Family Fitness Across the Generations (cont.)

To keep strength training with kids fun and safe, follow these guidelines from the American Academy of Pediatrics:

  • Have the child see a pediatrician before starting a strength-training program.
  • For maximum health benefits, make sure the child gets aerobic exercise as well.
  • All strength-training workouts should include both a warm-up and cool-down.
  • Children should start training with no weights. Once they learn the exercise, weight can be added a little at a time.
  • Before increasing weight or resistance, the child should be able to do 8-15 repetitions of the exercise with good form.
  • A good general strengthening program involves all major muscle groups and the complete range of motion.
  • If a child shows any sign of injury of illness from strength training, have him or her evaluated before continuing the exercise.

Get Checked, Then Have Fun

Before anyone takes up a new workout -- no matter what their age -- it's a good idea to talk with a doctor first. That's especially true if they haven't been active for awhile.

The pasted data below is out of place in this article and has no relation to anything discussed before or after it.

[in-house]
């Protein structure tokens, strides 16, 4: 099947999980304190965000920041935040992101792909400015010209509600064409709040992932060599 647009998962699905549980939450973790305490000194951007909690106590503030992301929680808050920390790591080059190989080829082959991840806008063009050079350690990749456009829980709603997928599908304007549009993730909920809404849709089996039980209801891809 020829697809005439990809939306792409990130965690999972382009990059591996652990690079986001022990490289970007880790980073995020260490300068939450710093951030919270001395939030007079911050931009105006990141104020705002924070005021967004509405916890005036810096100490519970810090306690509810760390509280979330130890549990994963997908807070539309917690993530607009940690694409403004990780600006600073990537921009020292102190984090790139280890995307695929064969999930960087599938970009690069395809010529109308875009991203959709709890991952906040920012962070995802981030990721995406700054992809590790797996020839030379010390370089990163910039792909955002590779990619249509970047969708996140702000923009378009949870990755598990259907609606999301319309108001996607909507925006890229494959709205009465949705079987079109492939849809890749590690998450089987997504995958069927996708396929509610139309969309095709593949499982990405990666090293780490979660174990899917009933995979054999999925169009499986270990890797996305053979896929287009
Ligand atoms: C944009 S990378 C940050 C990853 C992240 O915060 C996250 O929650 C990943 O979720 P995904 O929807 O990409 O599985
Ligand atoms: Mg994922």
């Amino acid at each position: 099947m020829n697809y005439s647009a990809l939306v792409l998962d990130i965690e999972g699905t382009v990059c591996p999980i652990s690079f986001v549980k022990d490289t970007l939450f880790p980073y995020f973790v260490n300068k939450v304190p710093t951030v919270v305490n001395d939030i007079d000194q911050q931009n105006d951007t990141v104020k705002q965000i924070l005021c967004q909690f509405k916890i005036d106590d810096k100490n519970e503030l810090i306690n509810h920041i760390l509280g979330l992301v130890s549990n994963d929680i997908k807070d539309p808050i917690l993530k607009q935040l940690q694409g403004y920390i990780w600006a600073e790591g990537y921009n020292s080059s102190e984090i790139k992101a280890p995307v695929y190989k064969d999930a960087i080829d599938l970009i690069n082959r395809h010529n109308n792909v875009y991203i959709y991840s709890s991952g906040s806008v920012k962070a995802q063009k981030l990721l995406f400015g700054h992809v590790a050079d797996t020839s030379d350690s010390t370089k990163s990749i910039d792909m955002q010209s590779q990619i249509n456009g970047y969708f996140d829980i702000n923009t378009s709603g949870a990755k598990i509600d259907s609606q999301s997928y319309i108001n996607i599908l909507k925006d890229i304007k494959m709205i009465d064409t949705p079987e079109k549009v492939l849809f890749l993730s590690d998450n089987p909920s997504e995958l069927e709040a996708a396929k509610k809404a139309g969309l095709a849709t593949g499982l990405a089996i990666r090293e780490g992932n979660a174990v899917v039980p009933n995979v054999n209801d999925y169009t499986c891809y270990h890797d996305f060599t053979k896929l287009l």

After that, involving loved ones in your fitness plans not only leads to a fitter family, it also lets you demonstrate your commitment to good health. And that's strong medicine!

Published April 15, 2005.


SOURCES: Julie See, president, Aquatic Exercise Association. Mark Grevelding, continuing education provider, Aquatic Exercise Association. Brigitte Mesa, New Jersey. WebMD Feature: "Strength Training Safe and Effective for Kids," by Jeanie Lerche Davis, published June 5, 2001. American Fitness Professionals and Associates. CDC.

©1996-2005 WebMD Inc. All rights reserved.
Last Editorial Review: 4/13/2005 9:07:53 PM


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